Patients living with rheumatoid arthritis may experience symptoms which cannot be detected by just looking at their body. Even squeezing and poking the tissues surrounding tender joints may not make swelling entirely obvious. Doctors often have to trust that when we say, “ouch,” we really do mean it.
There have been times where one of my RA symptoms was the “walking on
rocks” sensation in my feet. Really quite unpleasant. Some people
might describe this sensation as walking on marbles or walking on
pebbles. Researchers at the University of Southampton aim to improve
the health and mobility of RA patients who experience the “walking on marbles” pain.
Last fall one of our health guides, V, asked, “Anyone else feel as though they are walking on rocks?” Responses to her question reveal that this is truly a common complaint.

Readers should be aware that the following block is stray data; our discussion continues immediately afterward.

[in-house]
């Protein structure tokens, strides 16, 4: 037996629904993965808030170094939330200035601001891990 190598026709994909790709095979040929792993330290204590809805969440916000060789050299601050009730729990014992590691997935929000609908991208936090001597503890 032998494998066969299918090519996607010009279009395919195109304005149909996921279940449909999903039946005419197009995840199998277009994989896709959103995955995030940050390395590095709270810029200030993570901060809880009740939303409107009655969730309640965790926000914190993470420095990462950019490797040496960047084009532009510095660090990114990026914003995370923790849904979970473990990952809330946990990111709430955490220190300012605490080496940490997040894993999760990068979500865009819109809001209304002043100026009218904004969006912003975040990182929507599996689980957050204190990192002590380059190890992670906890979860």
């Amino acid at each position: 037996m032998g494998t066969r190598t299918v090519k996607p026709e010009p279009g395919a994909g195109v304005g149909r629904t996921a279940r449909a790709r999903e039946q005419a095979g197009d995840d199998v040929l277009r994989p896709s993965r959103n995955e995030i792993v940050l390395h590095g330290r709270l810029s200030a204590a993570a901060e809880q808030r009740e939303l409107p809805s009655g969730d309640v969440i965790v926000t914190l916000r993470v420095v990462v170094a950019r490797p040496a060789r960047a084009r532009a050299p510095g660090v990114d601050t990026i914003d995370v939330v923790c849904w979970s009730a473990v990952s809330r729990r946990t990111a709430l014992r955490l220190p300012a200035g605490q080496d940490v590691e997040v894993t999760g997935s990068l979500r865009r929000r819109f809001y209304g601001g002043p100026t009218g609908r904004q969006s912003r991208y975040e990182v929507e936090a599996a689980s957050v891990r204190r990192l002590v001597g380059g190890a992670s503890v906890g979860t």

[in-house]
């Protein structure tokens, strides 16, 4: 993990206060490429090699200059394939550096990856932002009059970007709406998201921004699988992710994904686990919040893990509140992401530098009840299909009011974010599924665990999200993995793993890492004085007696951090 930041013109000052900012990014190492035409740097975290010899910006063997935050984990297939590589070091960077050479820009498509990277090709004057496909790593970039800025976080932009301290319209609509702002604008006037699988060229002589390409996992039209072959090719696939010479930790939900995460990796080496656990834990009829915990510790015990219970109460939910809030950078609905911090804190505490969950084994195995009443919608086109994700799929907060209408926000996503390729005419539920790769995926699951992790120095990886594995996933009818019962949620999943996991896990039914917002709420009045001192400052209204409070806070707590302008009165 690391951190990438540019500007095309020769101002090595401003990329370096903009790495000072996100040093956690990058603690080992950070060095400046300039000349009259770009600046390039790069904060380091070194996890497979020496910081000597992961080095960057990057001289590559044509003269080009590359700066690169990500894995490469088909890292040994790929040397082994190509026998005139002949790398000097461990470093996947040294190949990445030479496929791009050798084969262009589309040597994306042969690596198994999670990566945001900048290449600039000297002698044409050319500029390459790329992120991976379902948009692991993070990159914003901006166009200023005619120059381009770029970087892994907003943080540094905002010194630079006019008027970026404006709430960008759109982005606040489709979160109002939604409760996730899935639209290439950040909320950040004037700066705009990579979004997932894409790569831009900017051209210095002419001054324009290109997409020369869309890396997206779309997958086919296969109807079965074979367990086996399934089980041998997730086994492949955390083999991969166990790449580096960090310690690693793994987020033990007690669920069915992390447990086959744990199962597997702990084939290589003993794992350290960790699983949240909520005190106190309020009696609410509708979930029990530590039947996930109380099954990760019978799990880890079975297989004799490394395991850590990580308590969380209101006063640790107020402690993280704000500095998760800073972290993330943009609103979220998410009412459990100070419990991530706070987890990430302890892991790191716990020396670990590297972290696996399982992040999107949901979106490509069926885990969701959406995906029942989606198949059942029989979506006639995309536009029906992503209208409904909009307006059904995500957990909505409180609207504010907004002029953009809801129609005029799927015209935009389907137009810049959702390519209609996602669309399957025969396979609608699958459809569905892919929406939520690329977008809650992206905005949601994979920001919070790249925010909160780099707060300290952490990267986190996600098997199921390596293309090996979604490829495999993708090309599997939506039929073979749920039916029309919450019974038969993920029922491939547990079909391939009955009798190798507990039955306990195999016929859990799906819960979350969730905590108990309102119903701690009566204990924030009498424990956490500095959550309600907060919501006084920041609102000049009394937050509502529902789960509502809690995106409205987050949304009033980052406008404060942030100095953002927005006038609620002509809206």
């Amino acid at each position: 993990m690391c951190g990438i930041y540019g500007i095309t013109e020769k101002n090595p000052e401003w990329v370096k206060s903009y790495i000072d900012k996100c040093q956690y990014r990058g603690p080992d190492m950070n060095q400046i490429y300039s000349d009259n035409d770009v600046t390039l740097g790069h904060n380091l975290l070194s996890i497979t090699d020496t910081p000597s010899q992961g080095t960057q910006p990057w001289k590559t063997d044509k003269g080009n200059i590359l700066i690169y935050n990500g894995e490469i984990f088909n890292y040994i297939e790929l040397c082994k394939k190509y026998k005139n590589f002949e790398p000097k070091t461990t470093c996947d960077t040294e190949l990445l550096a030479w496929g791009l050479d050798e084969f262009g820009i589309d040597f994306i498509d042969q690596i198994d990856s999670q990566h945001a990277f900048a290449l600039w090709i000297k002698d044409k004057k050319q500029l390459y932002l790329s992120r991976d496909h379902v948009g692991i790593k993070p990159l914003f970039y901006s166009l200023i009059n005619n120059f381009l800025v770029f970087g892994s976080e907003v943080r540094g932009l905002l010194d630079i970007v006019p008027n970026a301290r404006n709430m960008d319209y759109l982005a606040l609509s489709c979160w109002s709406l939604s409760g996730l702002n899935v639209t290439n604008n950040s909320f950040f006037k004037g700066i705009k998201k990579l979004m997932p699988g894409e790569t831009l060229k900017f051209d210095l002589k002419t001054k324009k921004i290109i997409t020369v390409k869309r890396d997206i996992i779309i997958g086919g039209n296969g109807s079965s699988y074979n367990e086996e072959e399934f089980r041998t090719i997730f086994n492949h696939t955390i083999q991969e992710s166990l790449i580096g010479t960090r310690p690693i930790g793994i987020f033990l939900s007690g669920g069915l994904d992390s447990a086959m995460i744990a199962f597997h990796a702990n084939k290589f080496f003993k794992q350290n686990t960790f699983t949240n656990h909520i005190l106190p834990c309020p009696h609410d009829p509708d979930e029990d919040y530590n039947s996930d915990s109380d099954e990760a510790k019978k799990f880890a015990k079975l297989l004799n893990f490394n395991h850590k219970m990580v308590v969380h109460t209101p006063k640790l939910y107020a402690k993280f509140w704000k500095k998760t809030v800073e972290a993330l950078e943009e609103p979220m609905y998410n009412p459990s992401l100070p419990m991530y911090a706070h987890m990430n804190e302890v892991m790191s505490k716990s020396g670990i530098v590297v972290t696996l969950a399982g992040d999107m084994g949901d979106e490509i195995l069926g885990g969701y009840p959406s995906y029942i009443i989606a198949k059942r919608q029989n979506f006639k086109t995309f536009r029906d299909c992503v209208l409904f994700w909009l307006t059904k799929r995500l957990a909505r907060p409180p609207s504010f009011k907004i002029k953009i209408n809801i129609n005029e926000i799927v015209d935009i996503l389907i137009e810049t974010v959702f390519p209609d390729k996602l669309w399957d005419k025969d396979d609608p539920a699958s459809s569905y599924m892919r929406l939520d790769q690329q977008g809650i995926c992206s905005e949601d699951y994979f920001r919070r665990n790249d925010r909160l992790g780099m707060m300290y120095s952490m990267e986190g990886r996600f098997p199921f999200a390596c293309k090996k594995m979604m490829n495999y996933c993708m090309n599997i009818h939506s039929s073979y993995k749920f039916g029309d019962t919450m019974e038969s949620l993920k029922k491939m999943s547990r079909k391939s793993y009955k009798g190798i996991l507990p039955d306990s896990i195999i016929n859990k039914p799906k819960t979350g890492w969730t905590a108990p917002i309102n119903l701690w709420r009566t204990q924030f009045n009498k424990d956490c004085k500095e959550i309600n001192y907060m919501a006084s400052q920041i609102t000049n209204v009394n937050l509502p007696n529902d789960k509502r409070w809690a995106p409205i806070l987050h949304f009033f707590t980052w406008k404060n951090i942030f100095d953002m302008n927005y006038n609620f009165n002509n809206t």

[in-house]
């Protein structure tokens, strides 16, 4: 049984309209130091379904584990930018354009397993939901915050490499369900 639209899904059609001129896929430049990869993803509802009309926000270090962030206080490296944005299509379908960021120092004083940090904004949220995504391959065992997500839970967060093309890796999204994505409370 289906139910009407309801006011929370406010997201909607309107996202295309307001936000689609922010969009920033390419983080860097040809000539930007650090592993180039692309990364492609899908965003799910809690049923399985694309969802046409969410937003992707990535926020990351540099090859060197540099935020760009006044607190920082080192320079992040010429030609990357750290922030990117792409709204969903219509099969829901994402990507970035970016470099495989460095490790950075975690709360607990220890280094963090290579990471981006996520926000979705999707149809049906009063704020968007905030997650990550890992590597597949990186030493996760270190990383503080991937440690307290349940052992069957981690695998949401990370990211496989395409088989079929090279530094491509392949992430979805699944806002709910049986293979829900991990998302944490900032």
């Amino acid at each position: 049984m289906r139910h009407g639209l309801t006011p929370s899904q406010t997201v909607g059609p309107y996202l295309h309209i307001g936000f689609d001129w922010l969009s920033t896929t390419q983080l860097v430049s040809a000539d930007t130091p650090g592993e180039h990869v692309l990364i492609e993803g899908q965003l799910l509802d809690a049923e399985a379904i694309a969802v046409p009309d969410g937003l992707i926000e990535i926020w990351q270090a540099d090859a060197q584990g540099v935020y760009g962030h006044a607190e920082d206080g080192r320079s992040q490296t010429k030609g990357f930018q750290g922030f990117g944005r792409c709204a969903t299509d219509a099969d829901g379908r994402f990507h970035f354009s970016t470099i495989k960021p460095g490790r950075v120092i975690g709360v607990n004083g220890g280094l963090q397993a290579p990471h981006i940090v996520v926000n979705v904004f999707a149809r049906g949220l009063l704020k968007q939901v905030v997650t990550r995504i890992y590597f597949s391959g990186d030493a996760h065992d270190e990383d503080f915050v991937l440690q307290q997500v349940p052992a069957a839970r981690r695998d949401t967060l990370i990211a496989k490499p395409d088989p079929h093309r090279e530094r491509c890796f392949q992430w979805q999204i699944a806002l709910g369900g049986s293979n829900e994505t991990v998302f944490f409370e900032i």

Investigators have developed new ways of using diagnostic ultrasound
and MRI (magnetic resonance imaging) techniques to assess a patient’s
feet, specially the area around the ball of the foot and toes.
Previously, it was thought that this pain was due to walking on joints
which were directly affected by RA.
Read this post in its entirety:
"Walking on Rocks": An Invisible Complication of RA